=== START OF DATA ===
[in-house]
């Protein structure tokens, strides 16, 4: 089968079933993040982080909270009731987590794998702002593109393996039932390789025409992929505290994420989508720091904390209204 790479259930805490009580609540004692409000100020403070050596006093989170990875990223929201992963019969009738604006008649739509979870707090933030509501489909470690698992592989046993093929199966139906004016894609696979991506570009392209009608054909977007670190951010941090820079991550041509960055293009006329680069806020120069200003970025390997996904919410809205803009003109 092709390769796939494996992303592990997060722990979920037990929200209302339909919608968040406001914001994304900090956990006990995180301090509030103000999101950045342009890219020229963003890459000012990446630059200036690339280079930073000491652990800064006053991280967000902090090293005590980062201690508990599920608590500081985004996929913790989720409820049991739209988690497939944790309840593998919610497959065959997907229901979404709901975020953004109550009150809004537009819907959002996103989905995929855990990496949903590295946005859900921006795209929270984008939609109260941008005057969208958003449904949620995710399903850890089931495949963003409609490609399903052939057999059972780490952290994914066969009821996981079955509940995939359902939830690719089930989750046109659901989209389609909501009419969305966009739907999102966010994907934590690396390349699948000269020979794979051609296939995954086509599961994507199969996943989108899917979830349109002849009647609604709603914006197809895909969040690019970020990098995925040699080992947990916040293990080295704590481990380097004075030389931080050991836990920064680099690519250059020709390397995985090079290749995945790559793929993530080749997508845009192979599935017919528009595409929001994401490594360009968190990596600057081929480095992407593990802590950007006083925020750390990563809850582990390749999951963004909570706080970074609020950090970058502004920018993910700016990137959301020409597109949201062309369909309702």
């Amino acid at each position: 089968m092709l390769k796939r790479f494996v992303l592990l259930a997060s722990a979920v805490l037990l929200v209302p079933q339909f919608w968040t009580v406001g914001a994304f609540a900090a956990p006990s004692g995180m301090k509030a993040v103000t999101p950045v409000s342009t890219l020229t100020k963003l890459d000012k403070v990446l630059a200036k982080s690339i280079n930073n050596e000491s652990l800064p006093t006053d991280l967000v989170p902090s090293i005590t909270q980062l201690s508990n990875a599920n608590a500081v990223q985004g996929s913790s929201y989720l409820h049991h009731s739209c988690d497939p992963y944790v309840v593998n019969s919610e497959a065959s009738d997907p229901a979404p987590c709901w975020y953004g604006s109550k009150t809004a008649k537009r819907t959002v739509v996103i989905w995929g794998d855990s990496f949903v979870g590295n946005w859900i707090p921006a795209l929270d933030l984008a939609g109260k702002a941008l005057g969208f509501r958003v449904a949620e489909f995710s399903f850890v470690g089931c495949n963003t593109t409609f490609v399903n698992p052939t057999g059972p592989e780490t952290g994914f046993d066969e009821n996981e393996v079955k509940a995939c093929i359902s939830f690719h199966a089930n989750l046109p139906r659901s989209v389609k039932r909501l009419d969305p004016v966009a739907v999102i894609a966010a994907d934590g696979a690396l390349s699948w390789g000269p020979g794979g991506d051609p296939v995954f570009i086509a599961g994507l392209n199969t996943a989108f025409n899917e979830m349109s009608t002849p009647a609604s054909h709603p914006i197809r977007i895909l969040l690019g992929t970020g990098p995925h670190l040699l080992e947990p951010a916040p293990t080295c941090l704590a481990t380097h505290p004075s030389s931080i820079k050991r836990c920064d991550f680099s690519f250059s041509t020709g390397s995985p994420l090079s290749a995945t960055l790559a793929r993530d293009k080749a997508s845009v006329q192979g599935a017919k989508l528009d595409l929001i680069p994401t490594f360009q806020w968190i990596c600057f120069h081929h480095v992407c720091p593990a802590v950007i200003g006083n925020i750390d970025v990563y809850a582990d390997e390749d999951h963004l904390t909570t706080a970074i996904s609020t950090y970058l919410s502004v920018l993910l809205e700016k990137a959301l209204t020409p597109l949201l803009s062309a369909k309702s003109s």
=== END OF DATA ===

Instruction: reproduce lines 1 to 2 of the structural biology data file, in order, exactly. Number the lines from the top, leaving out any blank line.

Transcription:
[in-house]
């Protein structure tokens, strides 16, 4: 089968079933993040982080909270009731987590794998702002593109393996039932390789025409992929505290994420989508720091904390209204 790479259930805490009580609540004692409000100020403070050596006093989170990875990223929201992963019969009738604006008649739509979870707090933030509501489909470690698992592989046993093929199966139906004016894609696979991506570009392209009608054909977007670190951010941090820079991550041509960055293009006329680069806020120069200003970025390997996904919410809205803009003109 092709390769796939494996992303592990997060722990979920037990929200209302339909919608968040406001914001994304900090956990006990995180301090509030103000999101950045342009890219020229963003890459000012990446630059200036690339280079930073000491652990800064006053991280967000902090090293005590980062201690508990599920608590500081985004996929913790989720409820049991739209988690497939944790309840593998919610497959065959997907229901979404709901975020953004109550009150809004537009819907959002996103989905995929855990990496949903590295946005859900921006795209929270984008939609109260941008005057969208958003449904949620995710399903850890089931495949963003409609490609399903052939057999059972780490952290994914066969009821996981079955509940995939359902939830690719089930989750046109659901989209389609909501009419969305966009739907999102966010994907934590690396390349699948000269020979794979051609296939995954086509599961994507199969996943989108899917979830349109002849009647609604709603914006197809895909969040690019970020990098995925040699080992947990916040293990080295704590481990380097004075030389931080050991836990920064680099690519250059020709390397995985090079290749995945790559793929993530080749997508845009192979599935017919528009595409929001994401490594360009968190990596600057081929480095992407593990802590950007006083925020750390990563809850582990390749999951963004909570706080970074609020950090970058502004920018993910700016990137959301020409597109949201062309369909309702």